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Soil preparation is the foundation of your garden and is absolutely teeming with life. Soil isn’t just dirt!

What is Soil?

Soil is made up of a combination of particles, insects, air and decomposing organic materials. It’s full of microscopic life-one teaspoon contains over one billion bacteria! It also has large numbers of fungi, protozoa and nematodes* along with animals and insects. Most of these organisms are harmless to pets and people.

*most nematodes do not harm garden plants, only a few types are problematic.

The Myth of Bad Soil

If you’ve had trouble growing plants in your garden, you may think that your soil is “bad” and that you need to fix it by adding gypsum or other amendments. However, unless your garden was compacted by heavy machinery or contaminated materials left behind after a construction project, there is no need to do anything.

Sometimes soil is problematic to work with, but in most cases you won’t need to add anything except compost or mulch. You may not need to do a soil test** and might want to instead try the tests detailed below first. If you are involved in school or community gardens and are worried that your soil may be contaminated, read Soils in Urban Agriculture: Testing, Remediation, and Best Management Practices from UCANR to determine what to do.

**these “tests” only measure nutrients levels such as nitrogen, phosphorus and potassium and are usually unnecessary.

Investigate Your Soil’s Drainage Ability

Use a shovel and dig a hole six inches wide by six inches deep. Fill the hole with water and then wait 24 hours. If the water doesn’t drain within 24 hours, move to the next step. If the water is gone, you can skip the next two paragraphs.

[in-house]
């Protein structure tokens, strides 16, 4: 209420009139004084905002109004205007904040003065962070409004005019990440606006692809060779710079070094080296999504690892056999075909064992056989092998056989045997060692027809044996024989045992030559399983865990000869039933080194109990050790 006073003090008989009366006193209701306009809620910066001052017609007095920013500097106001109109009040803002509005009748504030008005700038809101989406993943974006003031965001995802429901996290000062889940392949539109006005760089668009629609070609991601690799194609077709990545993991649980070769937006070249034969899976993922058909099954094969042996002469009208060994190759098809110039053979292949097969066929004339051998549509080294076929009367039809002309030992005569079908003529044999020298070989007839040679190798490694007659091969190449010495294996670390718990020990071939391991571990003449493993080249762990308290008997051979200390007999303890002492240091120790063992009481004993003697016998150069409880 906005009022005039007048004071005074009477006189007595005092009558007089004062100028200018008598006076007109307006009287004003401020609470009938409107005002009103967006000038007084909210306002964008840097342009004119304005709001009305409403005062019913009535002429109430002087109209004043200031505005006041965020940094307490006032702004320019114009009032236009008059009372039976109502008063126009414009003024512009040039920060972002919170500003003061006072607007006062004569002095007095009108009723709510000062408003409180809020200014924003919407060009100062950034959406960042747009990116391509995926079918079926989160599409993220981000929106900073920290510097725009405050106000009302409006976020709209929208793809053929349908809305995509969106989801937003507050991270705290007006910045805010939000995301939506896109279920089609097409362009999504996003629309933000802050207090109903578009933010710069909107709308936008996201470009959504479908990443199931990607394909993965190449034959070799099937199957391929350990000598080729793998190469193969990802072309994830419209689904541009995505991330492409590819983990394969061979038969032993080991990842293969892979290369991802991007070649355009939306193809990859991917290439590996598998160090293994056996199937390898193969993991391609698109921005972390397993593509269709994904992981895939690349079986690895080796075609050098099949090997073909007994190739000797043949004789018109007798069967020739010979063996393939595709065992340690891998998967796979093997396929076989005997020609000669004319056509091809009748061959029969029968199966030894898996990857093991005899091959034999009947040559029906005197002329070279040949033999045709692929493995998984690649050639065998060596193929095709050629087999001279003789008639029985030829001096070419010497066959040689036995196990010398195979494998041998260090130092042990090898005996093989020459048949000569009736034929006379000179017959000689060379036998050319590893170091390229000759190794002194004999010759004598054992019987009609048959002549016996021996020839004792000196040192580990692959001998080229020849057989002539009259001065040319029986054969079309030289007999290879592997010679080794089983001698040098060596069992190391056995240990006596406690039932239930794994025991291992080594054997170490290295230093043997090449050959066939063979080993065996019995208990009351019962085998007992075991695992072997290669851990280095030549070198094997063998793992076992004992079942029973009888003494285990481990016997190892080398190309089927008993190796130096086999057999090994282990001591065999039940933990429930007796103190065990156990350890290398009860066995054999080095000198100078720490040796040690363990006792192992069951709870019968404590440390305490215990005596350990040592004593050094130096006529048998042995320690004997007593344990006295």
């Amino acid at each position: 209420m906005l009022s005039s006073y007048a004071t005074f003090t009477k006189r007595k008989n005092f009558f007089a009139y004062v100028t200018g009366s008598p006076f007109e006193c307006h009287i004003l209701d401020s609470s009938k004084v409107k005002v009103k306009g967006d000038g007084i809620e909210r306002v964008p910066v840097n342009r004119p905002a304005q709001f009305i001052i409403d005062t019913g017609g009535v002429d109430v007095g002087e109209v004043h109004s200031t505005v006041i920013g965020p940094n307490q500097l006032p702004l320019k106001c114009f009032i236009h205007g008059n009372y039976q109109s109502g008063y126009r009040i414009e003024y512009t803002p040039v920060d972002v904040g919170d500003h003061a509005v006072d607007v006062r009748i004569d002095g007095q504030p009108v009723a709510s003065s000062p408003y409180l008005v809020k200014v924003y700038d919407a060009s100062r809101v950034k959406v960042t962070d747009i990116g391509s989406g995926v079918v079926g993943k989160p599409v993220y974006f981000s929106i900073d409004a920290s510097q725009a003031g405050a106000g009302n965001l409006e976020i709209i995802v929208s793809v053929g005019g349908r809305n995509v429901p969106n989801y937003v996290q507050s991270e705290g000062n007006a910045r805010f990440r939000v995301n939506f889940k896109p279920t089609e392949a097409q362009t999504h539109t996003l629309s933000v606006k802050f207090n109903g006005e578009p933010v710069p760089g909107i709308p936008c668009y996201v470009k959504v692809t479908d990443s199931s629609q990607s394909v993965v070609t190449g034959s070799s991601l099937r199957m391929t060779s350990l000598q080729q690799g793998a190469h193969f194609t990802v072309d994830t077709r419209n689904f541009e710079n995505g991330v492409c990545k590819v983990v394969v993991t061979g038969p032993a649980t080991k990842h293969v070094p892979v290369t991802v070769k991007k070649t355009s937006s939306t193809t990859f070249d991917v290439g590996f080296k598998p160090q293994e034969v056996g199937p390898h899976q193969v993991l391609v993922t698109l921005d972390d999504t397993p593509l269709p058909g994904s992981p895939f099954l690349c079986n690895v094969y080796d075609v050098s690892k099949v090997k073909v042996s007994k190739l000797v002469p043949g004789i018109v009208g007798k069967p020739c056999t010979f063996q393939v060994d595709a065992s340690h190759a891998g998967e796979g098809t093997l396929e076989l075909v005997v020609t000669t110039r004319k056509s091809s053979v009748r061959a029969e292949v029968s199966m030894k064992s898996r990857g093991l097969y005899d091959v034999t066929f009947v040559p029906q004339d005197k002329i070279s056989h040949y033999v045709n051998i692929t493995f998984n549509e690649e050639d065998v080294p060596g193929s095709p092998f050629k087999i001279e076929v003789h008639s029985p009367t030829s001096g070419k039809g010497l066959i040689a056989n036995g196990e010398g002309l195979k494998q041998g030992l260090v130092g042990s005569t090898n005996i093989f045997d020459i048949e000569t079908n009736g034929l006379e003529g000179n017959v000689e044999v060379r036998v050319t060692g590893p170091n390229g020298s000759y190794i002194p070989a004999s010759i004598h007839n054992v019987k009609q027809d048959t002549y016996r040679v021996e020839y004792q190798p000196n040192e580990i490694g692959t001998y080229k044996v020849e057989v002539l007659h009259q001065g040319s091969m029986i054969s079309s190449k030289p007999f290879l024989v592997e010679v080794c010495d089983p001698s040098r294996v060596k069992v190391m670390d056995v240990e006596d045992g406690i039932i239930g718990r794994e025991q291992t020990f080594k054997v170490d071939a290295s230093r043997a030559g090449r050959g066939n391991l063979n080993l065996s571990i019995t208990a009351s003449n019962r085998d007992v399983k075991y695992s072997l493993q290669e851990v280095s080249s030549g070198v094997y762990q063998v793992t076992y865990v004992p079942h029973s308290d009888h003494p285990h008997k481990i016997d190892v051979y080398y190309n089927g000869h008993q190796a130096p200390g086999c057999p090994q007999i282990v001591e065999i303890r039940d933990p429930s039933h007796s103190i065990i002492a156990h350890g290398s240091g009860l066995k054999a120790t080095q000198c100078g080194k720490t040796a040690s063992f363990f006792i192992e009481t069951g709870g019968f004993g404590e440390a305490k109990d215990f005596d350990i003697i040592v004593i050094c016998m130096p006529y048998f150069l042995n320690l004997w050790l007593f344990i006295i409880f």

Break up Layers if Needed

Soil contains layers that occur naturally, although sometimes layers are created by construction or maintenance activities. Breaking up these layers helps water and air penetrate for better drainage. To break up layers, use a shovel or tiller and dig to a depth of 6-12 inches.

When breaking up the soil, it’s not necessary to add amendments. Another important note is to avoid working  when it is wet, as this creates dirt clods that are difficult to break up and harms the soil structure.

What’s Your Soil Type?

It’s helpful to know your soil type in order to understand how frequently you need to water. Soil types are a combination of three soil particles; sand, silt and clay. Sand is the largest particle and clay is the smallest, and silt is in between the two in size. Water and air flow easily through sandy soils so they tend to dry out quickly. Water and air flow slowly through clay soils which tend to retain moisture.

Try the “feel” test as well as the jar test. Note: you can skip the ingredient Calgon, this is just something that helps speed the process.

For an explanation on watering for your soil type, read Watering 101.

Best Planting Method

To learn more about planting, read Planting Transplants for planting small plants perennials, and Planting Treesto learn about correct tree planting.

Planting Myth

In the past, gardeners were told to mix/dig in a soil amendment or other product into the planting hole before planting flowers, trees or shrubs. However, research fromWashington State Universityshows its best not to do so.

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